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Old 06-01-2013, 01:26 PM   #1
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how many carbs?

How many carbs a day should I be counting in order to lose weight. I am confused with glycemic load info, carb info, glycemic index info, etc. I need a regiment to follow. Please give any info you can. Thank you
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Old 06-01-2013, 01:56 PM   #2
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I think a great place to start is twenty carbs a day. From vegetables. After two weeks you can add in new foods, one at a time and see how your body reacts.
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Old 06-01-2013, 01:57 PM   #3
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If you're wanting to do Atkins induction you start at 20 carbs a day. Mainly from Induction level veggies.
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Old 06-01-2013, 05:05 PM   #4
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I would ignore the glycemic info as the science behind it is seriously flawed. I would rely on an actual low carb program such as Atkins. You can find the basics of this with a quick google search.
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Old 06-01-2013, 08:47 PM   #5
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You will do best if you just read the label on the package, and if it says "3 carbs" count it as 3 carbs. Most of your carbs should come from vegetables. On Atkins, its recommended to start at only 20 carbs a day, but then you can slowly increase the amount (generally by adding more vegetables at first) as you go.
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Old 06-01-2013, 10:54 PM   #6
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Agree with the 20 carbs a day. If your goal is to lose weight, no more than 20 carbs a day ... after you've dropped the weight, pick and choose your carbs, but never go above 80 carbs a day.
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Old 06-02-2013, 05:52 AM   #7
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Welcome. I agree with the 20 g carbs start.Additionally I would recommend you to read though so that you are informed of what is happening in your body and why. Good luck and success.
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Old 06-02-2013, 07:17 AM   #8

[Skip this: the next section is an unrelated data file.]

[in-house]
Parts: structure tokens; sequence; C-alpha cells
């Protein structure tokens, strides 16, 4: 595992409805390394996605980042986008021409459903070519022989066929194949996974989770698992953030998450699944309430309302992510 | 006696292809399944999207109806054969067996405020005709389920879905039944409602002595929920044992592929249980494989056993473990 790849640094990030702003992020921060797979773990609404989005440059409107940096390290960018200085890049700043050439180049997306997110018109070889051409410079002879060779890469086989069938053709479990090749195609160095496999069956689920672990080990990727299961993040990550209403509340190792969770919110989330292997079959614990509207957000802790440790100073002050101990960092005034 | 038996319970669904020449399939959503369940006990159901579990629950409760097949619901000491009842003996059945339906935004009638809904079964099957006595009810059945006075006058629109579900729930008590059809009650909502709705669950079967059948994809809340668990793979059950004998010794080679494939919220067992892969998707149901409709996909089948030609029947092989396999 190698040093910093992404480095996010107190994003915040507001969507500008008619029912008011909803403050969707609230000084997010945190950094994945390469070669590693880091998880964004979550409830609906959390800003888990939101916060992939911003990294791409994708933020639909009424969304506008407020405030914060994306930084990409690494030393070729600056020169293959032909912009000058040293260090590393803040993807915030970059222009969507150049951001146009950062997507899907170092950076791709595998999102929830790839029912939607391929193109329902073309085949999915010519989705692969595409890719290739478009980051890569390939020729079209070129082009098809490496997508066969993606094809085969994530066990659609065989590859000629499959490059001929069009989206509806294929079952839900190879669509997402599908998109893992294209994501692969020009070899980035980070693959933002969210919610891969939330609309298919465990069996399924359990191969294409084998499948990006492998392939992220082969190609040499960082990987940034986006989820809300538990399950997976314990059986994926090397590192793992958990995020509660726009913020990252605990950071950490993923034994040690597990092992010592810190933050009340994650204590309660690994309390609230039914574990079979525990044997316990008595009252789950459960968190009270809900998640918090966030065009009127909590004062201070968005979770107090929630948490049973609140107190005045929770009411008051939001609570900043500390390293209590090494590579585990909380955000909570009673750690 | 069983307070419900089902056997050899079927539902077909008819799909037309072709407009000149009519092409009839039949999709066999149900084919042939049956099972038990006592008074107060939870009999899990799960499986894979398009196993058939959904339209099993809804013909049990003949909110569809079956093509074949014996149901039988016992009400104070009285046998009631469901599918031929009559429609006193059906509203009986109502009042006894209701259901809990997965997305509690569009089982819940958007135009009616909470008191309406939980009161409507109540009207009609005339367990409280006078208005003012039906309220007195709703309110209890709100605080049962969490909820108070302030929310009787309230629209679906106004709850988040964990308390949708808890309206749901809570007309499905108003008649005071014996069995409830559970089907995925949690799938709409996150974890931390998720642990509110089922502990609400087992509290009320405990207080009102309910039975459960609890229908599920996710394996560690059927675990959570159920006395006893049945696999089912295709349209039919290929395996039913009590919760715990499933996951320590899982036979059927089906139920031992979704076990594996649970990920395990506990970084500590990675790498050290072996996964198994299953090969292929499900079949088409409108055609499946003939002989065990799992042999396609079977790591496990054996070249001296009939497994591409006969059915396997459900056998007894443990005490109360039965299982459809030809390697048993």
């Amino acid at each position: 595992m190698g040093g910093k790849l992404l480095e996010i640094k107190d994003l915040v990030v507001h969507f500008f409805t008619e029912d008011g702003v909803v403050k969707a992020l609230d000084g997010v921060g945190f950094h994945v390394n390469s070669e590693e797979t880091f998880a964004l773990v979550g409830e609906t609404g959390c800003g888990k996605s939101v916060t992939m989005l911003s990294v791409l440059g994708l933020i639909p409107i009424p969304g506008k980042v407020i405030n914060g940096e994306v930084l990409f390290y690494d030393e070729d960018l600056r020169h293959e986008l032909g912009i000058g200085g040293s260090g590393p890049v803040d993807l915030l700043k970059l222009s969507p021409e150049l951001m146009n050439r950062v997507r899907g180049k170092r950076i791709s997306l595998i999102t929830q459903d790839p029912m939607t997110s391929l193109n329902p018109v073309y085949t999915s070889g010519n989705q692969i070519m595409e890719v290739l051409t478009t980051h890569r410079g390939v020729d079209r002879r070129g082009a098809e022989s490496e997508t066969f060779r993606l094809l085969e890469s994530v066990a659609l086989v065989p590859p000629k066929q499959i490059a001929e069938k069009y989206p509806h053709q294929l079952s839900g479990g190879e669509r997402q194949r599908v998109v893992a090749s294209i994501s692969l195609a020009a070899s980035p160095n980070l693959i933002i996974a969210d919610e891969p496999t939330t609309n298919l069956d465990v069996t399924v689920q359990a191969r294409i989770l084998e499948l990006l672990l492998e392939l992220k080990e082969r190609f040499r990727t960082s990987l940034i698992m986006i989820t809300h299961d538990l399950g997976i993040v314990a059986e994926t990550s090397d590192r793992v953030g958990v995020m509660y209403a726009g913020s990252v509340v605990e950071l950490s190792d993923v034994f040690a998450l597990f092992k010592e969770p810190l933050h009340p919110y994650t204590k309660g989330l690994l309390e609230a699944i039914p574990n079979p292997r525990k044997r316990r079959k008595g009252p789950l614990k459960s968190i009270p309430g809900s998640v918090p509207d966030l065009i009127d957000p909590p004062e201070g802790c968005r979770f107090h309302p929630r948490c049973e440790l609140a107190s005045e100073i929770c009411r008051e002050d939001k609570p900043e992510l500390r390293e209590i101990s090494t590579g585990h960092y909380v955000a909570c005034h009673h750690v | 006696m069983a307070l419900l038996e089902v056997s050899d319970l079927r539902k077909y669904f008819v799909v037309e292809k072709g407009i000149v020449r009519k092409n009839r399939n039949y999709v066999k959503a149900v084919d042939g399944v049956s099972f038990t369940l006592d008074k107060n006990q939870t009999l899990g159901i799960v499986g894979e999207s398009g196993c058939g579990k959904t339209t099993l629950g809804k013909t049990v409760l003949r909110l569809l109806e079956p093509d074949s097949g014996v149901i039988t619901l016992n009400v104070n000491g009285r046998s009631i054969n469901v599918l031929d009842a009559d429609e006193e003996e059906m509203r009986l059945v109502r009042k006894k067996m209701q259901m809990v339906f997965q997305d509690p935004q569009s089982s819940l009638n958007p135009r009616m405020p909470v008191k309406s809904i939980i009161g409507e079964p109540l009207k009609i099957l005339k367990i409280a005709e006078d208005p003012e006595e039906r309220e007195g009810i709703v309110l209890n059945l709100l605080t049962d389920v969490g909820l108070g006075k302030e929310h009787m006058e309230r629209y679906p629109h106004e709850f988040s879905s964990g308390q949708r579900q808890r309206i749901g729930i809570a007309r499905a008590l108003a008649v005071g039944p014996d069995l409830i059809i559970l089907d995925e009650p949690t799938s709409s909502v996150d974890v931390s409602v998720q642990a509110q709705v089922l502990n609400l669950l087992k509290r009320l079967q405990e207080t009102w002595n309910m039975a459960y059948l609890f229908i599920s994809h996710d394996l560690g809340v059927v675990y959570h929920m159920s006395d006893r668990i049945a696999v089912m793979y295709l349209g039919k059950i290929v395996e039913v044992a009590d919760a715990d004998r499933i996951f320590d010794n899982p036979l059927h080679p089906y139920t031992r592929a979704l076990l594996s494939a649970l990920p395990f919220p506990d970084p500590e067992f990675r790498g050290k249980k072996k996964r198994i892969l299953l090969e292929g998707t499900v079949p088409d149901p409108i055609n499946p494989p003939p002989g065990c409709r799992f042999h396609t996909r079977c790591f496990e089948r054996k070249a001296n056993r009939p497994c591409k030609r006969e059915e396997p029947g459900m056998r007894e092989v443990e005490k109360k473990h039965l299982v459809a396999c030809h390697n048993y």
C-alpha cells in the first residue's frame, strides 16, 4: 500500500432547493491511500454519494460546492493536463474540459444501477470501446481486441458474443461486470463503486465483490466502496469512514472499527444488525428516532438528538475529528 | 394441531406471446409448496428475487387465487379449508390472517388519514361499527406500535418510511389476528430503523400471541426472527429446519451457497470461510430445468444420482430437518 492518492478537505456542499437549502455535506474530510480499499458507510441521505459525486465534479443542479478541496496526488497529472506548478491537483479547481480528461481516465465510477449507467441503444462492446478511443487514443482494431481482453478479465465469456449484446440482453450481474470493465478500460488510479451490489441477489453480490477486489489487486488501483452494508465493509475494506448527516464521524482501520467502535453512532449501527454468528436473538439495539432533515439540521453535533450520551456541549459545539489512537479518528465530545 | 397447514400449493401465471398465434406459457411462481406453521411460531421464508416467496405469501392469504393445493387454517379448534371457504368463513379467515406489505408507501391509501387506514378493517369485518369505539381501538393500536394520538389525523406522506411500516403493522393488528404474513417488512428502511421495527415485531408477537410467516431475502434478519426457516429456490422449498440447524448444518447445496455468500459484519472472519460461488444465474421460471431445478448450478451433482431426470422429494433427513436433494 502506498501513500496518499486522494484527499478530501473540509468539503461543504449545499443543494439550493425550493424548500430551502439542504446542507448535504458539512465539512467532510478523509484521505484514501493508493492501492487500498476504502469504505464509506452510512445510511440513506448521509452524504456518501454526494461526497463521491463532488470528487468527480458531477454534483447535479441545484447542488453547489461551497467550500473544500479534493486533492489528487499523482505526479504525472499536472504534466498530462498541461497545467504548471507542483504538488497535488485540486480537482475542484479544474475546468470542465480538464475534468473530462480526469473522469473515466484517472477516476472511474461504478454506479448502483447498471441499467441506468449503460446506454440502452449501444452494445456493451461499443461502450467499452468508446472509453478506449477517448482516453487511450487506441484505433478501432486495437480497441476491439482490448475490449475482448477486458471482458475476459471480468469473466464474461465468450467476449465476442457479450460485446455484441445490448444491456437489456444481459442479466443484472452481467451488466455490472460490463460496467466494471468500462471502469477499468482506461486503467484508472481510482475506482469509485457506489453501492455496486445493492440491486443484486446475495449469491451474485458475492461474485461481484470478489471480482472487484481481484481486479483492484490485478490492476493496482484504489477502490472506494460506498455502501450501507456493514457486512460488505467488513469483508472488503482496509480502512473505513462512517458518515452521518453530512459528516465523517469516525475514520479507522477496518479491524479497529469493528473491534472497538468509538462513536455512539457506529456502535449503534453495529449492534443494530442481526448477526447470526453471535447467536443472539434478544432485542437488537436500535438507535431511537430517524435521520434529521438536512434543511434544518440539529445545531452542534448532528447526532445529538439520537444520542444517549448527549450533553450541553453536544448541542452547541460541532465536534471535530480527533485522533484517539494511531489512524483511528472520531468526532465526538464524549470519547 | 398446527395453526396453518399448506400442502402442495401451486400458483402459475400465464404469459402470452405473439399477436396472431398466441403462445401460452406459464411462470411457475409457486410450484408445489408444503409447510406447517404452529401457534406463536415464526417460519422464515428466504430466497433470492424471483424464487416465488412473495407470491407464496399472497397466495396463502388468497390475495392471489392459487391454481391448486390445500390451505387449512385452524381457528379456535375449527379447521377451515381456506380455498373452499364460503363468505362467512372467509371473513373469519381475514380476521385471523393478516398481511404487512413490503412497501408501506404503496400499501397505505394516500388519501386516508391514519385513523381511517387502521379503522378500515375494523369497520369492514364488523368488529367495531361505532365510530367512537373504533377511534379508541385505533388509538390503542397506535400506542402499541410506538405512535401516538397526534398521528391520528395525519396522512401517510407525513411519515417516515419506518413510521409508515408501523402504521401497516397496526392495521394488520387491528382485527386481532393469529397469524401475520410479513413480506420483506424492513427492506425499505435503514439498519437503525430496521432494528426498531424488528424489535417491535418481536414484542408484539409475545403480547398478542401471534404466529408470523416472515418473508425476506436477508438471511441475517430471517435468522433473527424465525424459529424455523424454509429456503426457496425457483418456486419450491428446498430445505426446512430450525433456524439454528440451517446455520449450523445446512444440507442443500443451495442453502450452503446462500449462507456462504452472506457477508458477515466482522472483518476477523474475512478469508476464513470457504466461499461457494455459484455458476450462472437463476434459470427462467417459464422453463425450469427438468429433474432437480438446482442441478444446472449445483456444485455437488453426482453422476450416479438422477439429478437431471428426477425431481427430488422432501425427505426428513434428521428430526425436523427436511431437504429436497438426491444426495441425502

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Welcome.
In my opinion, Atkins used to be easier to understand in the older versions.

There's Atkins '72, which is very strict. And there's DANDR (Dr Atkins New Diet Revolution). The current version, with its foundation vegetables and not counting sugar alcohols is confusing, I think.

DANDR is great.
20 net carbs. Some people count all carbs, including fiber. Some people deduct the fiber. In my opinion, the new plan's allowance of deductin sugar alcohols is a way to get people to eat more of their bars and shakes.

Here's the DANDR Induction food list. I can dig out the later stages of DANDR ffor you, but do Induction for at least 2 weeks. Good luck.
Quote:
Atkins Induction Acceptable Food List

All fish, fowl, shellfish, meat, and eggs

Note: Oysters and mussels are higher in carbs than other shellfish, so limit them to four ounces per day.

Note: Processed meats, such as ham, bacon, pepperoni, salami, hot dogs and other luncheon meats—and some fish—may be cured with added sugar and will contribute carbs. Try to avoid meat and fish products cured with nitrates, which are known carcinogens. Also beware of products that are not exclusively meat, fish or fowl, such as imitation fish, meatloaf and breaded foods. Finally, do not consume more than four ounces of organ meats a day.

Cheese
You can consume three to four ounces daily of the following full-fat, firm, cow, sheep and goat cheese, soft and semisoft aged cheeses*, including:

Cheddar; cream cheese; Gouda; mozzarella; Roquefort, and other blue; Swiss cheese

*All cheeses have some carbohydrate content. The quantity you eat should be governed by that knowledge. The rule of thumb is to count 1 ounce of cheese as equivalent to 1 gram of carbohydrate. Note that cottage cheese, farmer’s cheese and other fresh cheeses are not permitted during Induction. No "diet" cheese, cheese spreads or whey cheeses are permitted. Individuals with known yeast symptoms, dairy allergy or cheese intolerance must avoid cheese. Imitation cheese products are not allowed, except for soy or rice cheese—but check the carbohydrate content.

Salad Vegetables
These salad vegetables are high in phytonutrients and provide a good source of fiber.

You can have two to three, cups per day of any combination of the following:

Alfalfa sprouts, daikon radish, mushrooms, arugula, endive, parsley, bok choy, escarole, peppers, celery, fennel, radicchio, chicory, jicama, radishes, chives, lettuce, romaine lettuce, cucumber, mâche, sorrel, spinach

Other Vegetables
You can have one cup per day of these vegetables, in any combination if your salad portion does not exceed two cups. The following vegetables are slightly higher in carbohydrate content than the salad vegetables:

Artichoke, celery root, pumpkin, artichoke hearts, rhubarb, asparagus, chard, sauerkraut, bamboo shoots, bean sprouts, beet greens, broccoli, broccoli rabe, Brussels sprouts, cabbage (red, green, Savoy), cauliflower, chayote, collard greens, dandelion greens, eggplant, hearts of palm, kale, kohlrabi, leeks, okra, onion, scallions, snow peas, spaghetti squash, spinach, string or wax beans, summer squash, tomato, turnips, water chestnuts, zucchini

If a vegetable, such as spinach or tomato, cooks down significantly, it must be measured raw so as not to underestimate its carb count.

Special Category Foods